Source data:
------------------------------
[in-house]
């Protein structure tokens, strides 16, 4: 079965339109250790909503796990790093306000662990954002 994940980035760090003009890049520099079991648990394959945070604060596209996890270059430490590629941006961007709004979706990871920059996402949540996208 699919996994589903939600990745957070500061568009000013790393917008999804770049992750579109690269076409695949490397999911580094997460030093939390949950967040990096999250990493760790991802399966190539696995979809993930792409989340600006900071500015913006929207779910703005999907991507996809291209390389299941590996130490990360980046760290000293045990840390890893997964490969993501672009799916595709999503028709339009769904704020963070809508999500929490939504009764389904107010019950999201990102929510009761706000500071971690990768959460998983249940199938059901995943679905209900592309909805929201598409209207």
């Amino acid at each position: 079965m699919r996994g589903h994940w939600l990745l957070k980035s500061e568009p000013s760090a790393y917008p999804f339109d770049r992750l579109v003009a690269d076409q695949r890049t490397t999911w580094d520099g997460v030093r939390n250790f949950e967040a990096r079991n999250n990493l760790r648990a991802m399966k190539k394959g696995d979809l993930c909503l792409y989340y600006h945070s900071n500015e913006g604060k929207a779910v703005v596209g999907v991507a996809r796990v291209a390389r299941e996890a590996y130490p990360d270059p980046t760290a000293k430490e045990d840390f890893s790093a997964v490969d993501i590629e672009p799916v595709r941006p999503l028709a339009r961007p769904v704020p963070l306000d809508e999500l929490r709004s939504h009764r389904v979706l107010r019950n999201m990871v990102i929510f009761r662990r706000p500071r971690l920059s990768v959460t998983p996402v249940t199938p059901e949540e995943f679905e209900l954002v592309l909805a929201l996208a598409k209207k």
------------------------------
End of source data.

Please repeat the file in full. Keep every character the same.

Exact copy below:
[in-house]
């Protein structure tokens, strides 16, 4: 079965339109250790909503796990790093306000662990954002 994940980035760090003009890049520099079991648990394959945070604060596209996890270059430490590629941006961007709004979706990871920059996402949540996208 699919996994589903939600990745957070500061568009000013790393917008999804770049992750579109690269076409695949490397999911580094997460030093939390949950967040990096999250990493760790991802399966190539696995979809993930792409989340600006900071500015913006929207779910703005999907991507996809291209390389299941590996130490990360980046760290000293045990840390890893997964490969993501672009799916595709999503028709339009769904704020963070809508999500929490939504009764389904107010019950999201990102929510009761706000500071971690990768959460998983249940199938059901995943679905209900592309909805929201598409209207």
């Amino acid at each position: 079965m699919r996994g589903h994940w939600l990745l957070k980035s500061e568009p000013s760090a790393y917008p999804f339109d770049r992750l579109v003009a690269d076409q695949r890049t490397t999911w580094d520099g997460v030093r939390n250790f949950e967040a990096r079991n999250n990493l760790r648990a991802m399966k190539k394959g696995d979809l993930c909503l792409y989340y600006h945070s900071n500015e913006g604060k929207a779910v703005v596209g999907v991507a996809r796990v291209a390389r299941e996890a590996y130490p990360d270059p980046t760290a000293k430490e045990d840390f890893s790093a997964v490969d993501i590629e672009p799916v595709r941006p999503l028709a339009r961007p769904v704020p963070l306000d809508e999500l929490r709004s939504h009764r389904v979706l107010r019950n999201m990871v990102i929510f009761r662990r706000p500071r971690l920059s990768v959460t998983p996402v249940t199938p059901e949540e995943f679905e209900l954002v592309l909805a929201l996208a598409k209207k």